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From the MAKE Forums:

Forum user LeversFulcrumsLoads has amassed a large quantity of leftover Altoids tins, and is trying to think of something to do with them. Now, we’ve covered many projects that make use of a single tin, but I can’t think of any that called for a whole pile of them. Got some ideas? Chime in on the forum discussion!

It was like stumbling onto something out of National Treasure.

Is there an elegant way of punching holes in the sides without having sharp jaggies surrounding a USB socket?

With literally hundreds of tins, I was thinking on the best use of these (pocket survival kits, minty boosts, recycle, really big LED Throwie’s, etc…) but have been overwhelmed by the staggering amount of sugars and fillers ingested in order to stack this cache up. Insights are welcomed. Wow, talk about supporting the U.S. market.

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Comments

  1. Mike Yancey says:

    I’ve built a few ‘small’ test instruments into them, including a small, PIC-based frequency counter and a 2-tone audio generator for testing small transmitters, as well as the usual CMOY headphone amp, minty-charger, and a RockMite-40 CW Transceiver for 7.030 Mhz.

    I have parts for a couple more ‘tiny test gear’ projects (waiting for the time to do them!) like an audio filter and possibly a more general purpose audio sig-generator.

    Mike Y
    KM5Z
    Dallas, Texas

  2. craig says:

    It is a good idea to get yourself a bunch of those rubber grommets that you fit into a drilled hole to pass wires through, so the sharp metal doesn’t cut through the wire insulation. It looks like a rubber washer with a groove around the outside. Neat, clean and looks proffesional.

  3. PaulBo says:

    How about using some neodymium magnets placed in the middle of all 6 surfaces to create a makeshift construction block set?

  4. Daniel T says:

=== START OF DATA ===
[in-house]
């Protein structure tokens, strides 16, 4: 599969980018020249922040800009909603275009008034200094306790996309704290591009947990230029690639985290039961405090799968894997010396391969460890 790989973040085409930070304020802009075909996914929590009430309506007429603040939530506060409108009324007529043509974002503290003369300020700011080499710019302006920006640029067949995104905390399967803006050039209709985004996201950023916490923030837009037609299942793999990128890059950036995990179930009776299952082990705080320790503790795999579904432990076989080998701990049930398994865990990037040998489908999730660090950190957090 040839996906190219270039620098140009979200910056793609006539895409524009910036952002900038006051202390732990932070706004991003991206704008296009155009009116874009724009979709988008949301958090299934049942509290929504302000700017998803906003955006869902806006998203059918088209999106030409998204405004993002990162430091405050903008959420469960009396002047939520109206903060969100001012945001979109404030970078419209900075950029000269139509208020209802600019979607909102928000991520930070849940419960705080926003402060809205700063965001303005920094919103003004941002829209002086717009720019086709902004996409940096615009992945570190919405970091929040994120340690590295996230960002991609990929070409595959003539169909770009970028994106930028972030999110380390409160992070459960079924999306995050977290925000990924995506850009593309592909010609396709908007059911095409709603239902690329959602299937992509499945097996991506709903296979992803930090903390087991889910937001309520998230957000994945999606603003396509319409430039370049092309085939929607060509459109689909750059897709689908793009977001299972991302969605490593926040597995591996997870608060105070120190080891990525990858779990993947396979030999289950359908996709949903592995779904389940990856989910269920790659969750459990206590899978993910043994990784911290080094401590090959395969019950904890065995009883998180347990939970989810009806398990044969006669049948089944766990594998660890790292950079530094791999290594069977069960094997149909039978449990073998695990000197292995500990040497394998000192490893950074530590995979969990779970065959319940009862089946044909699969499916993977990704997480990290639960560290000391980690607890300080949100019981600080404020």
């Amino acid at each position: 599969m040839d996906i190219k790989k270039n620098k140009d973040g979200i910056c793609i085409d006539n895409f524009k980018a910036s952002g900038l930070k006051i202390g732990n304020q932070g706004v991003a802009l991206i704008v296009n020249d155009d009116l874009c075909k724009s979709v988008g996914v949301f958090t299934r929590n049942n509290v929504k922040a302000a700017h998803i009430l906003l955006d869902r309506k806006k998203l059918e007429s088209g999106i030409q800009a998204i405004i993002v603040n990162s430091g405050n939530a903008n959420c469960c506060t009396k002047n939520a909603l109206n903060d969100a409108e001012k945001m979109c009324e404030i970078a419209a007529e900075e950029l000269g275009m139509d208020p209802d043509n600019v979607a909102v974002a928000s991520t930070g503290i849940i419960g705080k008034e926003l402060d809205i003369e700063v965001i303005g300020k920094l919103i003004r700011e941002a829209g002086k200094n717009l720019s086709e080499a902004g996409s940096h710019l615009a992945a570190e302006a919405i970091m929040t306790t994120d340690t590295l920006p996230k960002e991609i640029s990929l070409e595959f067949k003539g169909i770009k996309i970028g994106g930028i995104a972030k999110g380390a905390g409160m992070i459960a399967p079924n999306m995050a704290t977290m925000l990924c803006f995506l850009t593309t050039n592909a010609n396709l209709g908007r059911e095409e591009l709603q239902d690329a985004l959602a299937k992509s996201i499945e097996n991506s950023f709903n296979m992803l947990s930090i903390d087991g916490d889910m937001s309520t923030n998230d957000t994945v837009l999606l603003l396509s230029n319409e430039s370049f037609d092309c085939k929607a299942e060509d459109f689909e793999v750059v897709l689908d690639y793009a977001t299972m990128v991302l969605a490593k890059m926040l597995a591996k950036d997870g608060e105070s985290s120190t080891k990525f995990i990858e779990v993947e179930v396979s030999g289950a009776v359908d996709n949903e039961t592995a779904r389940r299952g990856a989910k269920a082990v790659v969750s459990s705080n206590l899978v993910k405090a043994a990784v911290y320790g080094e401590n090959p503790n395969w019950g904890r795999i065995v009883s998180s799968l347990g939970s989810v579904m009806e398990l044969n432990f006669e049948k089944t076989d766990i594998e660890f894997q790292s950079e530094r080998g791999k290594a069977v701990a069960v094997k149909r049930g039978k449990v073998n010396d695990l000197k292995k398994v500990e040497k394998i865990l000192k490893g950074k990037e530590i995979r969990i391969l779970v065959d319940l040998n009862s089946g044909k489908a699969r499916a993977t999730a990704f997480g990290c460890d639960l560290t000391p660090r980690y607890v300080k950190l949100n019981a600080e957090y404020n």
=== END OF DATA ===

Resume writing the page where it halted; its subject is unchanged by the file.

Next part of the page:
contact some of the component sellers, and solicit donations for some “starter kits” that can be handed out to schools/local community.

  5. mpechner says:

    I use them to organize small parts. I just use masking tape and a magic marker to label. If I need to make sure the tin does not open I use a strip of velcro as a strap around the tin.

    I also use the tins for any kit I build that will fit.

    I like to use step drill bits on the tins. They seem to work better for holes larger than 1/16 or 1/8.

    I also use tin nibblers once I drill a pilot hole for serial or usb connectors.

    I have a de-burring tool for the sharp edges. I try to use rubber grommets in the holes where I can.

  6. Helvetica says:

    Can you imagine a beowulf cluster of these things?

    No, but seriously…never too early to start planning for Halloween! I’d fashion a suit of Altoids scale armor, something like this (but swapping out the leather scales for Altoids lids):

    http://pics.livejournal.com/studio_kensai/pic/00009kkf

  7. Oceaneer99 says:

    My grandfather used to make cabinets filled with small tins, using them like drawers. You could solder a bolt or bent washer onto the end as a drawer pull.

    I generally just stick a vintage-looking sticker on the top and use them to store small parts, though I put a copper dish scrubber in one to use to clean my soldering iron.

    Is anyone else annoyed that they now emboss the tops? I can’t put stickers on the new boxes.